In another small move adding fuel to speculation about Apple’s augmented reality glasses project, the tech giant met with suppliers that produce the underlying technology to power the devices during CES, Bloomberg reports. Apple was among several larger tech companies that had discussions with suppliers, according to people familiar with the meetings. Apple is reportedly aiming to have the technology ready by 2019 ahead of a 2020 product release, but sources have admitted that launch timeline is “very aggressive” and subject to change.

India relaxes 30-percent local sourcing rules for Apple, clearing way for Apple Stores

India has relaxed the rules that have been keeping Apple from opening Apple Stores, clearing the way for the company to expand into the country, The New York Times reports. Indian law requires that companies opening retail locations source at least 30 perfect of the materials in the product’s construction from within India, which poses a big problem for Apple since the company sources materials and assembles its products mainly from China. The new rules allow single-brand retailers “to temporarily meet the 30 percent requirement by buying goods made in India and then selling them overseas.” That would allow Apple to buy Indian made accessories like iPhone cases and sell them outside the country to offset the sales it is making on its own products within the country. After five years those rules will expire and Apple will have to meet the full sourcing requirement, but by then it should be possible for Apple to rejigger its supply chain to comply. Apple began manufacturing the iPhone SE in India last year and has been allowed to sell them online, but had still been prevented from opening retail locations because the components were brought in from outside the country.

Apple mistakenly notifies US users of Chinese data center migration

Apple sent an email notification to several users outside of China mistakenly informing them their iCloud data was being moved to a Chinese company’s servers, TechCrunch reports. Apple had previously announced its move to migrate user data in China to government-run servers to comply with local laws, but some US users reported receiving an email telling them their data was being moved to the Chinese data centers as well. Apple sent a followup to users who received the email by mistake, assuring them that “only users with their Apple ID country set to China will have their iCloud data migrated to GCBD servers.” That wording is important, since setting their Apple ID location outside of China could prevent Chinese users from having their data on state-run servers.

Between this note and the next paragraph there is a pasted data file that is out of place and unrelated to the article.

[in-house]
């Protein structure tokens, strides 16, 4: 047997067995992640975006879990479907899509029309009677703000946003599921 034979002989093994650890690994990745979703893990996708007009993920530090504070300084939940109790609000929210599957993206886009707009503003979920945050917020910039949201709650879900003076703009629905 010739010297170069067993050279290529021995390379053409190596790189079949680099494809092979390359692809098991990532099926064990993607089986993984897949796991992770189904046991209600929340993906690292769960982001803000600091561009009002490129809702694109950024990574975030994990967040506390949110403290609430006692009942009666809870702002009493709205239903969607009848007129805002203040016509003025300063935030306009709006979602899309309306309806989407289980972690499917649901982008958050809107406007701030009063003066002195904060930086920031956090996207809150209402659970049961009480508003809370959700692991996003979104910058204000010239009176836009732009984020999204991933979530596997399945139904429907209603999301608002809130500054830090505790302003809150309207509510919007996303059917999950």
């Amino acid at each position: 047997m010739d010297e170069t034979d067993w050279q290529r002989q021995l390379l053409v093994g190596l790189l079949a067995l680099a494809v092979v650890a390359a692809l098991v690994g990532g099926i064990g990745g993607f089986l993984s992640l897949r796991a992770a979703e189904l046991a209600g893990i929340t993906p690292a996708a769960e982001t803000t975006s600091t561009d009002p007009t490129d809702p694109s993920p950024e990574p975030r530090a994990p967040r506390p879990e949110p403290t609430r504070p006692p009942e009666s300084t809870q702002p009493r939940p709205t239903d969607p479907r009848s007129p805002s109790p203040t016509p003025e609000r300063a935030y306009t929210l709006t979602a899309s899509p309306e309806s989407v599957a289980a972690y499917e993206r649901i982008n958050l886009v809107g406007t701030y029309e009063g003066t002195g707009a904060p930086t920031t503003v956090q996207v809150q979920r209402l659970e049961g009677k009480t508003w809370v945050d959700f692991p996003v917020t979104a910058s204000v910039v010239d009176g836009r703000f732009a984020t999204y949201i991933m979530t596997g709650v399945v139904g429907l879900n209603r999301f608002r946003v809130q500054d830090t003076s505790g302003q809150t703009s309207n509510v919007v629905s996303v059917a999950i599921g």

Daily Deal: Power Lens Qi Charging Pad

Today in iLounge Deals, you can get the Power Lens Qi Charging Pad for only $29.99 — that’s 25% off the regular price. This wireless charging pad goes beyond the usual plain “coaster-style” look with a nice design twist for photography enthusiasts; it’s made in the shape of a short-barrelled camera lens, so it will look right at home among your photography gear. It packs in ten-watt charging capabilities for maximum-speed wireless charging of an iPhone X, iPhone 8, or iPhone 8 Plus, and even notifies you with a shutter click sound when it makes charging contact with your iPhone.

Get the Power Lens Qi Charging Pad now for only $29.99

Gracenote shows off app that integrates AM/FM radio with CarPlay

Gracenote has showcased a potential solution to remedy Apple’s lack of CarPlay support for local radio that also makes stations from around the US available, CNET reports. Known for creating tagging information for digital music, Gracenote has now created an app that combines local AM/FM broadcast stations alongside radio streaming options, all of which can be accessed from within CarPlay instead of leaving Apple’s user interface to manage the radio from the vehicle’s native interface. The app has an indexed list of radio stations from all over the US, sorted by genre and location for easy browsing, but the company doesn’t seem to have plans to make it available to consumers through the App Store. Instead, the company will be providing the tech to “partners,” which likely means automakers will be the ones that end up providing the solution to make radio available through CarPlay at some point.